Riley Johnson and John Lennon sat down together at Riley's kitchen table. Riley didn't have a desk or workspace because he'd never needed one. Riley Johnson worked for FedBank as a compliance analyst. He didn't have a thing he did, an outlet. But, now, the handsome, though expired Beatle, leaned his head in close to Riley's the way he must have done with the still very much alive Paul McCartney, back in the day. Riley had butterflies in his stomach.

"I'd suggest that I write some lyrics first and maybe you can help with the musical part…but…"

"What?" John Lennon said, close enough to Riley that he could smell spearmint on his breath.

"Well, you're such a great lyricist."

"This isn't about me."

"Oh. Right. Ok."

Riley began to write a line or two. He was inexperienced and had no idea where he was going, but he had listened to a lot of music, so, well, he had some inkling how songs were, what? Structured?

This is what he started with:

       I'm a little charged particle
       Riding on a wave
       I'm a little left of center
       Heading for the grave

       I'm the least likely person
       Ever to love you
       I'm ahead of most predictions
       But I'm a little blue

"Good," John Lennon said, after these two verses. He had added the "little left of center" line, but otherwise, Riley was rolling.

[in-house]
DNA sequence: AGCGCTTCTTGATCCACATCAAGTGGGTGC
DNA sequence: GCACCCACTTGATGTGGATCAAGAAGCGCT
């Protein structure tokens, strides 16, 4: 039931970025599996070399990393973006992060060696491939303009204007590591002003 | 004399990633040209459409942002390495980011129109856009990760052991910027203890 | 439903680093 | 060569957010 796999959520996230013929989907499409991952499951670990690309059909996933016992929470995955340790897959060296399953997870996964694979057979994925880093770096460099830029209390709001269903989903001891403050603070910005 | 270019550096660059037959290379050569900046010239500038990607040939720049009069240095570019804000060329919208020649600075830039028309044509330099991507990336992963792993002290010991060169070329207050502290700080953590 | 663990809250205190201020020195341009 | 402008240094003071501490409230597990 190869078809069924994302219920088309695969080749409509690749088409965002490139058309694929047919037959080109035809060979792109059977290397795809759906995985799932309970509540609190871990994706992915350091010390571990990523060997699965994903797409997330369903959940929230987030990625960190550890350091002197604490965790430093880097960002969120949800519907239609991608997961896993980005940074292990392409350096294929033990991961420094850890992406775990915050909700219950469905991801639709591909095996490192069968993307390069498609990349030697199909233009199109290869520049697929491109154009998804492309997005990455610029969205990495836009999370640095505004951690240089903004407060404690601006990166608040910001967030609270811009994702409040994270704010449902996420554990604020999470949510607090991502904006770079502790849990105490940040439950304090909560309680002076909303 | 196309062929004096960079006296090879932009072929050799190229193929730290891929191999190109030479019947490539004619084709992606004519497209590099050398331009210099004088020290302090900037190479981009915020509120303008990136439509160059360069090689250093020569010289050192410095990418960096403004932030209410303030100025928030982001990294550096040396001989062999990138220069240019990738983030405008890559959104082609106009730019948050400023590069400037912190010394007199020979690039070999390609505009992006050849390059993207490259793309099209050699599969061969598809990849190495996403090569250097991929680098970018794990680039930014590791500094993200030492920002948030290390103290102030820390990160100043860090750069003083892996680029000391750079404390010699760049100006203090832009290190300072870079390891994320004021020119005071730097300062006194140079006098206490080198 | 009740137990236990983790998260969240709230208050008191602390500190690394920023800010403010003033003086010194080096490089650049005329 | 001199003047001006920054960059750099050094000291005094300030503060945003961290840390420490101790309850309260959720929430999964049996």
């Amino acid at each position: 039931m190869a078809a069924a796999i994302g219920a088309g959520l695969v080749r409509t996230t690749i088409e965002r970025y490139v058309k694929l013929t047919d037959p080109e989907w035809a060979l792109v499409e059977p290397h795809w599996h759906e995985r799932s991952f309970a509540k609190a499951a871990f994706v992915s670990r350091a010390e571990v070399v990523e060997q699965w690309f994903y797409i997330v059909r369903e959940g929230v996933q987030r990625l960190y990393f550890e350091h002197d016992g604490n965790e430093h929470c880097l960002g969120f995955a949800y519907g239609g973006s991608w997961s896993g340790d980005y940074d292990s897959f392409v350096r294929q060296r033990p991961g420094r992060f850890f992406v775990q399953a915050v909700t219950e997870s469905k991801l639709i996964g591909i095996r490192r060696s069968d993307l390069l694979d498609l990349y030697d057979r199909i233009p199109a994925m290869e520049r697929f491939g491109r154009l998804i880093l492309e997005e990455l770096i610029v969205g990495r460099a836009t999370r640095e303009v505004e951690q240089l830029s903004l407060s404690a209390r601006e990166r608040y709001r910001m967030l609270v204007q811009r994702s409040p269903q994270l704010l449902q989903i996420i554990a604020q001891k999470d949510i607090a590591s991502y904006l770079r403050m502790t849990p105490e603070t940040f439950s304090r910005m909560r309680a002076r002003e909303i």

"It's a bit like George, isn't it," John Lennon said. Was this praise? Riley thought. He was confused - he couldn't remember whether Lennon and Harrison got along. But, things were bubbling in Riley's head: surely it was the proximity of a Beatle.

He continued:

       I'm the one you forgot quickly
       Forgot first, completely too
       I will live a life delinquent
       I will torment you

       If some day you hear my name said
       On the radio TV
       Remember that I prayed for us once
       And prayed you would stop me.


Riley sat back. He was flummoxed how this had come about. He was no writer - what bit of legerdemain had precipitated this act of creation?

John Lennon was quiet, his studious face studying.

"Hm. This is actually quite good." he said, finally.

"Really?" Riley Johnson said. He felt like a schoolboy - but, really, who wouldn't in the presence of a Beatle, exanimate or not?

"It has a sort of sinister undertone, eh? We need a middle-8," Lennon said.

Riley Johnson kept mum. He had no idea what a middle-8 was. It sounded like something for your car.

"You know, when I wrote "Cold Turkey," I thought it was a song about pain. Well, fucking hell, it is, it is. But, pain like in a scream that lets the pressure off, you know? Like bleeding someone. I don't know. You get that here, don't you?"

Jesus.

John Lennon wanted to discuss writing with him. Riley Johnson was grinning like a dope. He just sat there grinning like a dope, while the smoke from a Beatle's cig circled the room like a halo and the day outside turned nickel-coloured and the singing of the birds sounded "tit, tit, tit," and the mailbox was stuffed with magic potions and everywhere, from every corner, neighbors de-housed and smiled to each other, even as they gathered the news today, oh boy. Riley Johnson saw it all and saw that it was good. But, nothing was as good, no, nothing in the known universe was as good as the song he and John Lennon were writing at his very own kitchen table. The world, for now, was Riley's and Riley was the world's.

Jai Guru Deva om.





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This work is copyrighted by the author, Corey Mesler. All rights reserved.